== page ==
Michael Yost, Chair.Photo:
The Department of Environmental & Occupational Health Sciences' mission in education, research, and service aims to create healthy, safe, and sustainable communities and workplaces. Our activities influence population health for the people we serve.
For this reason, I’m thrilled for our department to be part of the Population Health Initiative laid out by University of Washington President, Ana Mari Cauce. We’re also very excited to hear of a transformative gift from the Bill & Melinda Gates Foundation to support the University’s new Population Health Initiative. This generous $210 million gift will catalyze a very important and exciting opportunity for the School of Public Health, for our department, and for collaborators across campus and in the local and global community.
The University community and our external partners are developing an ambitious, visionary 25-year plan for population health that will advance the well-being of people around the world in five key areas: education and capacity building, diagnostics and critical assessment, developing and testing innovations, implementation sciences, and strategy and planning.
This issue of Environmental Health News showcases recent activities that demonstrate how well our work aligns with the objectives of this University-wide Initiative.
Diagnostics and critical assessment: Published in the Lancet, direct evidence from the Multi-Ethnic Study of Atherosclerosis and Air Pollution (MESA Air), a 10-year epidemiological study of more than 6,000 people from six U.S. states, shows that air pollution — even at levels below regulatory standards — accelerates the progression of atherosclerosis or hardening of the arteries. This condition can cause heart attacks.
Diagnostics and critical assessment: With funding from the National Institutes of Health, UW has launched a new collaboration of neuroscientists, environmental scientists, epidemiologists, and biostatisticians to identify the effects of local air pollution exposures on memory and the risk for Alzheimer’s disease and other dementias in the aging population in Puget Sound.
Strategy and Planning: A two-day conference sponsored by the Center for Health and the Global Environment brought leading experts in climate change research to the UW to discuss policies and technologies that could not only reduce greenhouse gas emissions but also promote human health and well-being around the world.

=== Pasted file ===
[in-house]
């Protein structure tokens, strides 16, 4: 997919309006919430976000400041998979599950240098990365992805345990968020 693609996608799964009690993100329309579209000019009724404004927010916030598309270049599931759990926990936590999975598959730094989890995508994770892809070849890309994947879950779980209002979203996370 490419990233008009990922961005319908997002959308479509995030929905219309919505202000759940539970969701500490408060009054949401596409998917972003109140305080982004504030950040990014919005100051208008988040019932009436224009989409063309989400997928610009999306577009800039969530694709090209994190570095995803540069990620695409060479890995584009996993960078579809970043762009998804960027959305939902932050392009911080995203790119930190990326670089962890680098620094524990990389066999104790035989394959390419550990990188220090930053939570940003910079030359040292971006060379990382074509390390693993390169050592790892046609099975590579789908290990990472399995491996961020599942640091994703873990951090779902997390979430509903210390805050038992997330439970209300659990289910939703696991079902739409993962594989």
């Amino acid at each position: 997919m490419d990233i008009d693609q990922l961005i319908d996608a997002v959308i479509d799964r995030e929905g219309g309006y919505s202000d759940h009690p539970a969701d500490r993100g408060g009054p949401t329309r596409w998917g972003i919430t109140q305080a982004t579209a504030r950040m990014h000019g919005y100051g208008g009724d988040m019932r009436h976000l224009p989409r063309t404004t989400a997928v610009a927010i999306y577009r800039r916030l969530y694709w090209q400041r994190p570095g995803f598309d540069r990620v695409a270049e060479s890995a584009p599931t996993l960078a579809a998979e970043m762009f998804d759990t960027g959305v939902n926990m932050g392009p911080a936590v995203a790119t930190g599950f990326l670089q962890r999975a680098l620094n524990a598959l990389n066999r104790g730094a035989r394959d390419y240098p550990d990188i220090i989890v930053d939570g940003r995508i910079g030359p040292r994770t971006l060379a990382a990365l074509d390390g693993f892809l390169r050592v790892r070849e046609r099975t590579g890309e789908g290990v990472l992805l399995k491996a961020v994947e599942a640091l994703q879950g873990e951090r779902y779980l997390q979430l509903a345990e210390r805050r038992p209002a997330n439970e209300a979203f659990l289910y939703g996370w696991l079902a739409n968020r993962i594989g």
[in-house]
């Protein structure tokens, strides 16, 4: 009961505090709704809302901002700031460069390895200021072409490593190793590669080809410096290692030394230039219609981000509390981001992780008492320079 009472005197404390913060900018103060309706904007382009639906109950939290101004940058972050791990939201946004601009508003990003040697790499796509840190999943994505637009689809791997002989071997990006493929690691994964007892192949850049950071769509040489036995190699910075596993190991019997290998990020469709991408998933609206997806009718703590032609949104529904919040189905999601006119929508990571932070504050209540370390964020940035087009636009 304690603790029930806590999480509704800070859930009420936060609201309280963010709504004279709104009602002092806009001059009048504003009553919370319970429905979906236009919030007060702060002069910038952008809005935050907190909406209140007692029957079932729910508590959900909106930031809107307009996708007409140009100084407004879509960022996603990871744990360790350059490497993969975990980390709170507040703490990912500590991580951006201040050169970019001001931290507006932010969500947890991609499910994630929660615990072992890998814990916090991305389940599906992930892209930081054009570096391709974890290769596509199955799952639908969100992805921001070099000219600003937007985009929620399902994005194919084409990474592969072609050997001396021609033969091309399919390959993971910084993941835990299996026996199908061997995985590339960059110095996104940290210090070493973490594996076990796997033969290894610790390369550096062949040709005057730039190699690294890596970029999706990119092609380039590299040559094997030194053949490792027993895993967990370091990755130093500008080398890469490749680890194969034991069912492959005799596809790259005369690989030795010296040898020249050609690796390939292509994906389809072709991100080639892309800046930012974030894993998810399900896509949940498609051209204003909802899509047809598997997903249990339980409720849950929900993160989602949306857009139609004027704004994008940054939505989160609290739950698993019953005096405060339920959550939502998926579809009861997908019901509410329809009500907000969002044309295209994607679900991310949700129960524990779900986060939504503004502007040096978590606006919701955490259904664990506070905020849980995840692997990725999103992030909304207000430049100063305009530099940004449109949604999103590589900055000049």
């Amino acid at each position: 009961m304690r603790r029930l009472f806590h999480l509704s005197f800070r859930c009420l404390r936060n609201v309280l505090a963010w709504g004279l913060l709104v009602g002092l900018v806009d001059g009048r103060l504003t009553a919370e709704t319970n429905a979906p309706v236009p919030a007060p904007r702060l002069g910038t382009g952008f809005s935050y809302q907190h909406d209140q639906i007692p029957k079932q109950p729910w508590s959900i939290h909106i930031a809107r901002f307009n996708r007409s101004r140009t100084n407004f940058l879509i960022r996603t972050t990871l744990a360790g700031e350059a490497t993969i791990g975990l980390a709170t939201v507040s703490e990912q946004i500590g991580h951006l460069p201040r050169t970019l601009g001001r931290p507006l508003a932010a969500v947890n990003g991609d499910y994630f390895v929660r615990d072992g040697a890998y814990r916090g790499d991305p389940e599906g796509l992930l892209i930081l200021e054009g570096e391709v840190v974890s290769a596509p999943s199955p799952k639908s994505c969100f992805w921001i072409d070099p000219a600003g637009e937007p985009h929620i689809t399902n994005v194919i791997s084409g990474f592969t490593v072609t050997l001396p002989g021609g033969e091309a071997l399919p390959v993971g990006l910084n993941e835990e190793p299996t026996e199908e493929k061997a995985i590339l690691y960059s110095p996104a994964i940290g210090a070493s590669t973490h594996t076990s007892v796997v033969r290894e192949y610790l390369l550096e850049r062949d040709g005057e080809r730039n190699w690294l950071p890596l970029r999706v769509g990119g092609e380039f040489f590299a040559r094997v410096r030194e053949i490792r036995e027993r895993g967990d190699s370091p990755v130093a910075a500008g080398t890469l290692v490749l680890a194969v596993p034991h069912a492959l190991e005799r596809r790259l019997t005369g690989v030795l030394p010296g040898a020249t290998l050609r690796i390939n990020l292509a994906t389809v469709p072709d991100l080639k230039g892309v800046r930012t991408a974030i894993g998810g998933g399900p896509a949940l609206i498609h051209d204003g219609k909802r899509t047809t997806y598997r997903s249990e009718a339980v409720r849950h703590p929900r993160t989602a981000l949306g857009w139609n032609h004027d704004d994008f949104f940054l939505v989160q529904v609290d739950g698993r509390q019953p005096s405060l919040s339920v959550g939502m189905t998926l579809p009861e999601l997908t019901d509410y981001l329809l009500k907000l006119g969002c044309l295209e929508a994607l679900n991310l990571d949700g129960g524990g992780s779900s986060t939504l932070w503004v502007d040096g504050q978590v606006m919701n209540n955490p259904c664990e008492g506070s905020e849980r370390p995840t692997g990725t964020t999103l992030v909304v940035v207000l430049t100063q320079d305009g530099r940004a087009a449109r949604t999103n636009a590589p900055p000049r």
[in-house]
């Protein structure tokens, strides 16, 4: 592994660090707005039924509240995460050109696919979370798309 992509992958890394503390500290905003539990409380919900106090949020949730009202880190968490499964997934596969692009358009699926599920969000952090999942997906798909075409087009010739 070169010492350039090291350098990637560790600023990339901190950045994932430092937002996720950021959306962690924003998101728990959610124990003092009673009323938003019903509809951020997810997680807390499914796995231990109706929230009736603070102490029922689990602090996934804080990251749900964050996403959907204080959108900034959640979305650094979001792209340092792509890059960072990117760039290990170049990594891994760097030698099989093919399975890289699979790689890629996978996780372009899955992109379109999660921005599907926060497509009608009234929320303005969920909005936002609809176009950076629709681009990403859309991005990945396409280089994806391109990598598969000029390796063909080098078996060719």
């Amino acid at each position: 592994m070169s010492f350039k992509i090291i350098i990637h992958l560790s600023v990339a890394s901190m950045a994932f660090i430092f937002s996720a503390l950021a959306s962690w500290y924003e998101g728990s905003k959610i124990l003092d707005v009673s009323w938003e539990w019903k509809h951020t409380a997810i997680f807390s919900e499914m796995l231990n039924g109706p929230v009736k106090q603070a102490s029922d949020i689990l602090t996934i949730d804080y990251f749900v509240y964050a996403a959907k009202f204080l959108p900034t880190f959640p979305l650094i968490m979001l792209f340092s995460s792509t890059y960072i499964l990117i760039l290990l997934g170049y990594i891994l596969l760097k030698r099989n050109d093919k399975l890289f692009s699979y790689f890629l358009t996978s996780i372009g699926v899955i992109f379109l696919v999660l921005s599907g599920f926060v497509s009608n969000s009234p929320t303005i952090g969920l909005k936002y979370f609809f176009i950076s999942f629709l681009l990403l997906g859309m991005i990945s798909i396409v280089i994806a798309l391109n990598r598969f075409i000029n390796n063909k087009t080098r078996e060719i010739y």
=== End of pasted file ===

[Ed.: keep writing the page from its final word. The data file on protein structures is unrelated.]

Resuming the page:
Diagnostics and critical assessment: A faculty member published findings in Toxicology Letters on how one of a now-banned class of flame retardants called polybrominated diphenyl ethers was found to be toxic to the brain, liver, and other organs.
Diagnostics and critical assessment: Researchers are investigating how the environment influences neurodevelopment and asthma risk in children with a $4.7 million grant from the National Institutes of Health. The project is part of the Environmental influences on Child Health Outcomes (ECHO) program, a portfolio of research looking at exposures to a range of environmental factors in early development that influence the health of children and adolescents.
Developing and testing innovations: A new probe technology developed by our researchers and those at the University of Queensland, Australia, offers an alternative to antibodies that can be developed faster and at a fraction of the expense for applications ranging from cancer detection to diagnosing Clostridium difficile infections. The researchers have partnered with an Australian team to commercialize the innovation.
Education and capacity building: Countless numbers of students have been influenced by Charles Treser, principal lecturer emeritus, who has been faculty in the department for 36 years. Graduated students now fulfill critical roles that protect workers and the public’s health and safety.
All of these examples and more make me proud to work with people driven to make a difference in population health. We look forward to extending this work in partnerships across the University and into the many communities we serve.
Chair, Department of Environmental and Occupational Health Sciences